As an ultimate driver of marine ecosystem processes, climate change is expected to influence proximate disease drivers in marine systems. The observable effects of climate change, including changes in temperature, hypoxia, CO2 accumulation, precipitation, and storm and cyclone frequencies and intensities, may directly act as proximate drivers of marine disease, especially in poikilotherms. These climate-driven changes are expected to result in the active and passive movement of pathogens and hosts into previously naïve geographical areas, thereby disrupting the long-evolved, stable host–pathogen relationships. Additionally, large-scale ecological changes stemming from climate change are expected to impact pathogen virulence and host susceptibilities. These real and anticipated changes present evolving challenges for resource managers who are charged with managing stochastic marine diseases in a constantly changing environment.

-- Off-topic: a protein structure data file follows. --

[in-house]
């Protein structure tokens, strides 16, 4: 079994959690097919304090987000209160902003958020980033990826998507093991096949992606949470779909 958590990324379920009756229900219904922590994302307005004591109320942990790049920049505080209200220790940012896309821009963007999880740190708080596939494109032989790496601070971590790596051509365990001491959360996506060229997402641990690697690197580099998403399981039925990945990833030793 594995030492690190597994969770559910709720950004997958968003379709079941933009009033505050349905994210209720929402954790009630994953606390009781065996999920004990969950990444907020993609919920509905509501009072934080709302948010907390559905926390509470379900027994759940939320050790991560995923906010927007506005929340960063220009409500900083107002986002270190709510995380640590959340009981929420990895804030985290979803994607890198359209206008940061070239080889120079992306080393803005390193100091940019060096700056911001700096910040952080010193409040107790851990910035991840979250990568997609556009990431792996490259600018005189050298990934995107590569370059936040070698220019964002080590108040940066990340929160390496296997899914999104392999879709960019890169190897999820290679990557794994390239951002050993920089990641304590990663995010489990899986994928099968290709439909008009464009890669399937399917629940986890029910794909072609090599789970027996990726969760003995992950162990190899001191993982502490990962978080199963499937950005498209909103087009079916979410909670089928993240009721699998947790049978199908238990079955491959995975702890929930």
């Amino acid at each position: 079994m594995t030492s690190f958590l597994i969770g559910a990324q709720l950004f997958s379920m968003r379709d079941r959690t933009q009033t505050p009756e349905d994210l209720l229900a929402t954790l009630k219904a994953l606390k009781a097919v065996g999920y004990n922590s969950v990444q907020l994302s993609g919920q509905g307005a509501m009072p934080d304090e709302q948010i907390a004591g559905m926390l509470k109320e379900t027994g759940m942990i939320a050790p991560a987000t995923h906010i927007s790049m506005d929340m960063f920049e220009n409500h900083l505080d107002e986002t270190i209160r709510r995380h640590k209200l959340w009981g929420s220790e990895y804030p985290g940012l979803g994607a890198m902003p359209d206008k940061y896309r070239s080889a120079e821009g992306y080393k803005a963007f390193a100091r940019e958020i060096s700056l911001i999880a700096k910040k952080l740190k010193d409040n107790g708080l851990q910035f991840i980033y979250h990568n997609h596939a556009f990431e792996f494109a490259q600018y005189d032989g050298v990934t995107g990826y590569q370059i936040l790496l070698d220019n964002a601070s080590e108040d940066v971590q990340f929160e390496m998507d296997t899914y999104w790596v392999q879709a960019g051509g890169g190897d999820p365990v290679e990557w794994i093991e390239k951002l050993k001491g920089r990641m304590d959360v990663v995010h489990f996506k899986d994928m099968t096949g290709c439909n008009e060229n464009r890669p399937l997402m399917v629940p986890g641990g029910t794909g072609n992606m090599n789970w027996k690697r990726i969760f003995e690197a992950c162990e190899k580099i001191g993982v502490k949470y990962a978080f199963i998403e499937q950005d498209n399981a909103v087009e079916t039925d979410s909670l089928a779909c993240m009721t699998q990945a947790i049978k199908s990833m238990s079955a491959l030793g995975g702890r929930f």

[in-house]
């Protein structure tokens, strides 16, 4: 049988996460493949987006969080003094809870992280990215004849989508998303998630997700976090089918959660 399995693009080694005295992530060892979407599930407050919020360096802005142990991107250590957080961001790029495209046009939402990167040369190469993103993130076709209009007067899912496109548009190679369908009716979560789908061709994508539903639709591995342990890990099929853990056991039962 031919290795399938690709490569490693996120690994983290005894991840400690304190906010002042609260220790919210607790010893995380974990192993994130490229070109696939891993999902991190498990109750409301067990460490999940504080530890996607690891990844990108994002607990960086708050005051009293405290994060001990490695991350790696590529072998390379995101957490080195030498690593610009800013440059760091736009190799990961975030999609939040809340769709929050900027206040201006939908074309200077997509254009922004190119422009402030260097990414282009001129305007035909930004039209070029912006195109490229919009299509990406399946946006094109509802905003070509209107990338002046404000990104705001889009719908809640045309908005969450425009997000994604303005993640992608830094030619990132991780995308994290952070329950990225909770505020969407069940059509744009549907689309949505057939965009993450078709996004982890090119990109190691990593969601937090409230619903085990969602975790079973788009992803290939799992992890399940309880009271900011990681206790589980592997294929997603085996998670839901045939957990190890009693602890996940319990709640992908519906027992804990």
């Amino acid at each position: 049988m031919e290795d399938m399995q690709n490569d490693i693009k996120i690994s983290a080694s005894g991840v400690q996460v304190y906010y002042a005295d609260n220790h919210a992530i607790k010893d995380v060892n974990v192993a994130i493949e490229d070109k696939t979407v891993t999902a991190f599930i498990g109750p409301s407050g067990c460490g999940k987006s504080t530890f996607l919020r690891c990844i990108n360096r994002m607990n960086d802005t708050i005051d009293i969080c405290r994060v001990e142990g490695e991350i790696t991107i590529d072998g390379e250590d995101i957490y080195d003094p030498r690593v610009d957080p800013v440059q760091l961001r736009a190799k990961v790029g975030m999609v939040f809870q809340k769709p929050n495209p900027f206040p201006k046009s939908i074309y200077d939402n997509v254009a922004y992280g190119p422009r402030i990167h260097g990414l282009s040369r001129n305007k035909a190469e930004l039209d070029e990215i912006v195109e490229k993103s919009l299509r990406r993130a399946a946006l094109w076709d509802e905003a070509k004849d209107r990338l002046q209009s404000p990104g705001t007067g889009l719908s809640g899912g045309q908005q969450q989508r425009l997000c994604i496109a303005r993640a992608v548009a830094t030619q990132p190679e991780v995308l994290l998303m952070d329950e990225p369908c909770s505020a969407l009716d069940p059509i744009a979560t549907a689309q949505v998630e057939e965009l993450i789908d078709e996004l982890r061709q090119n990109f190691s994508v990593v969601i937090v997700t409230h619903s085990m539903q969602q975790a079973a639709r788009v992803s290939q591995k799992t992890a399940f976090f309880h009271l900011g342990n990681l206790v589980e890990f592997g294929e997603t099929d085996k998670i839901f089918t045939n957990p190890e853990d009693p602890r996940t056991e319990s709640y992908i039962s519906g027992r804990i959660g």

|Title||Climate change can drive marine diseases|
|Authors||Burge Colleen A, Paul Hershberger|
|Publication Type||Book Chapter|
|Publication Subtype||Book Chapter|
|Record Source||USGS Publications Warehouse|
|USGS Organization||Western Fisheries Research Center|